WHEN Tom Wood Senior, then the supervisor of parks and gardens for Wagga City Council, conceived the idea of the botanic gardens for the city little would he have realised its worth in terms of their value to the city in so many ways today.
Now in their 50th year of operation, although it took Tom and his dedicated staff some eight to nine years to get the gardens ready for operation, the 20 hectare site is the city’s premier tourist attraction which encompasses other facilities such as the music bowl, zoo, model railway, tree chapel (which has recently also had a renovation), Chinese pavilion and the Museum of the Riverina, the latter due to also go under refurbishment soon and which houses the sports hall of fame.
While the council owns the botanic gardens it is operated by the Friends of Wagga Wagga Botanic Gardens who have given sterling service to this icon. What’s all this got to do with a facility that continues to give immense pleasure to so many locals and visitors day in, day out? The gardens are free for those who call Wagga home, their out-of-town guests and visitors.
There are some facilities of a similar horticultural nature and standard within our nation where admission is charged. Wagga, as the column has reminded us a number of times in the past, was once called, The Garden City of the South.Much of that was due to Tom Wood and the supervisors before him and who followed.
Now in their 50th year of operation ... the 20 hectare site is the city’s premier tourist attraction.Graham Gorrel
Not everyone was happy because Mr Wood liked his lawns to be lush and thick; that did not always please our cricketers who used the city’s ovals that came under his control. A very talented NSW cricketer, Geoff Davies, who played 73 matches for NSW, toured New Zealand with an Australian team but was 12th man in his one and only test selection came to Wagga to work after his first class career finished. He was a powerful driver of the ball and relished the closely cropped, fast Sydney ovals.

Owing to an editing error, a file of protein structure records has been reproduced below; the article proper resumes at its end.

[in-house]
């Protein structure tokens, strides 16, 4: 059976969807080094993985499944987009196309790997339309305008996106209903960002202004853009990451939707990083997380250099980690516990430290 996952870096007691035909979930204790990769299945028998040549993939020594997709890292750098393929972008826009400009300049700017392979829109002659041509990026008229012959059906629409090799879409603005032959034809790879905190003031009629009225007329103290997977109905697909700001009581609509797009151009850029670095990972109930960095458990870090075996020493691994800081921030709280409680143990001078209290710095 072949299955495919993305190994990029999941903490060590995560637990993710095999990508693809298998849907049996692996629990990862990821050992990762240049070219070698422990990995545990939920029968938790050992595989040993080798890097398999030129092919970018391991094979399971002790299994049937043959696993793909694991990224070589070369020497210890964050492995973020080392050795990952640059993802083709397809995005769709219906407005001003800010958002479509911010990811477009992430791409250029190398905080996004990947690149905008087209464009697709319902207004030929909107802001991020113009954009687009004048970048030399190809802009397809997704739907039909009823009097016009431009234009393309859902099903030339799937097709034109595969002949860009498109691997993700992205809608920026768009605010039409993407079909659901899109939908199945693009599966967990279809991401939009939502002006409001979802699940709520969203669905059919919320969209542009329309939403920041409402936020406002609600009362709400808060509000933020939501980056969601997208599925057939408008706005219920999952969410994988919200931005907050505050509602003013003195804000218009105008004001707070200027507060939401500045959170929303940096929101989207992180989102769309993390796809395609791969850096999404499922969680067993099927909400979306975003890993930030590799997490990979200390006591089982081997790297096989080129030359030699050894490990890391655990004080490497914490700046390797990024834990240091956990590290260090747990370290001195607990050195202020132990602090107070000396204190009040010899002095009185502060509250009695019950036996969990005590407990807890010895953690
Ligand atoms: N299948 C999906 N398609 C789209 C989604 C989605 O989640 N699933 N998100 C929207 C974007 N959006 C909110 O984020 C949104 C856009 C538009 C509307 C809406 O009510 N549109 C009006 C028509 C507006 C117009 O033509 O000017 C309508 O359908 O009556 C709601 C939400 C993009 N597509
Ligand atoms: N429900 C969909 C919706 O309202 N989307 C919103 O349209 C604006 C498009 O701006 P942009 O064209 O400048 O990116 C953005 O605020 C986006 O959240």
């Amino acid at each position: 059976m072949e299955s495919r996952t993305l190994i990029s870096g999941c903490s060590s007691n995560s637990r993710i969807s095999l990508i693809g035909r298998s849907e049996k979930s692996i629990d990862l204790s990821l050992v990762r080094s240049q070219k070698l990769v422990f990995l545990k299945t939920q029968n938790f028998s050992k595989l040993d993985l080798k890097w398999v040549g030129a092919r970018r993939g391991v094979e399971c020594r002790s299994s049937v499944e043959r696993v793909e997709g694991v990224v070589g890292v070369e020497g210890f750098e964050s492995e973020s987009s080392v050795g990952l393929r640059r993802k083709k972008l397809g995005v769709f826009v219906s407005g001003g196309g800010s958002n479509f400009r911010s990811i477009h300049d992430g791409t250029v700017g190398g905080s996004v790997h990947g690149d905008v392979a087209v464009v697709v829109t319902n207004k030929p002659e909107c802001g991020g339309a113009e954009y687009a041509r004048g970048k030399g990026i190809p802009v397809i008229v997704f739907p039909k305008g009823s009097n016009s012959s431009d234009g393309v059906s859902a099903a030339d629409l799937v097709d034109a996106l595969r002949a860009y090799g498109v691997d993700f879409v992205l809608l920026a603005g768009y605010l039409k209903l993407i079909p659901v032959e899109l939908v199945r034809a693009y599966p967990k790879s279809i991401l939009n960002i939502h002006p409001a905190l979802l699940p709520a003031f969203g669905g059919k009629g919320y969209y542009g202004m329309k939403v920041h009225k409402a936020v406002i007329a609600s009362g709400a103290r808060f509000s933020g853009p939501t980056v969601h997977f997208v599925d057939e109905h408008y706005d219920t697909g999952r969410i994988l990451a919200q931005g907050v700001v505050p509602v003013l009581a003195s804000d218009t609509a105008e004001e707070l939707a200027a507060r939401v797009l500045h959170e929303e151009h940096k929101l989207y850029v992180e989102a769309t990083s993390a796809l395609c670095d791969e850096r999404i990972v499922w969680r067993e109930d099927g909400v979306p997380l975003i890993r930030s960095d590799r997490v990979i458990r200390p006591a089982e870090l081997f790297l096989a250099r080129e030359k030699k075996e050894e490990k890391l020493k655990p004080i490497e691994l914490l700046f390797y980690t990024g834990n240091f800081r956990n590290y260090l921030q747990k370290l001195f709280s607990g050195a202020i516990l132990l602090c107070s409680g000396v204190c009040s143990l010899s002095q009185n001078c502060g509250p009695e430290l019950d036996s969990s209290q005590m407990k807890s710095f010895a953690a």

At Robertson Oval soon after his arrival Davies pummelled a cover drive which he assumed would go straight to the boundary but as he strolled back to the crease after the longer-than-normal grass (cut to Tom Wood’s length) significantly slowed the ball, Davies was run out. He was not amused.
Some discussions after that between the then sports facilities council and its councillor delegates led to a more severe trimming of the ovals’ grass cover in summer. However, the point is, as Mr Wood’s current successor Henry Pavitt, said in a recent The DA article, “Mr Wood had a vision for this site at the bottom of Willans Hill and from then on it has developed into what it is today”.
Where to now for the city’s parks, gardens and ovals? The column raises the issue because it is plainly obvious that as national sports bodies look to provide amenities for the expanding national and state sports events, Wagga - handy to Canberra but also by air travel to the three south-east Australian capital cities of Sydney, Melbourne and Adelaide needs to be ready, willing and able to provide and maintain first class sports and recreational amenities.
That means, in our view, council’s financial planning ability to provide sport, recreational and horticultural expertise may need a timely and futuristic increase in expert staff, facilities and resources.
Two things come readily to mind from suggestions to the column. Robertson Oval lighting must soon be upgraded while horticultural standards so handsomely provided by staff at the Botanic Gardens, Victory Memorial Gardens, Collins Park and more recently the excellent work done at the Bathing Beach might be duplicated, initially, on the eastern side of Lake Albert where, it is noted, remedial work is already under way.
There are other suggestions of merit; Willans Hill itself or its summit in particular might be considered for some botanic renovation not to mention the innovative suggestion made through this column some years ago about a cable car from Bolton Park where, significantly, we now have the Michael Slater, Mark Taylor and Geoff Lawson ovals, to the summit with an array of walks and trails to further capitalise on the beautiful Botanic Gardens and the associated other visionary themed gardens.
What Tom Wood envisaged for the gardens’ 20 hectares central-city site thus far deserves further recognition personally (the main drive is named after him) but also the hope that council and the city’s many community organisations may have further inspirations to make greater use and contribute to the development of the remaining areas of Willans Hill precinct and recreation facilities generally.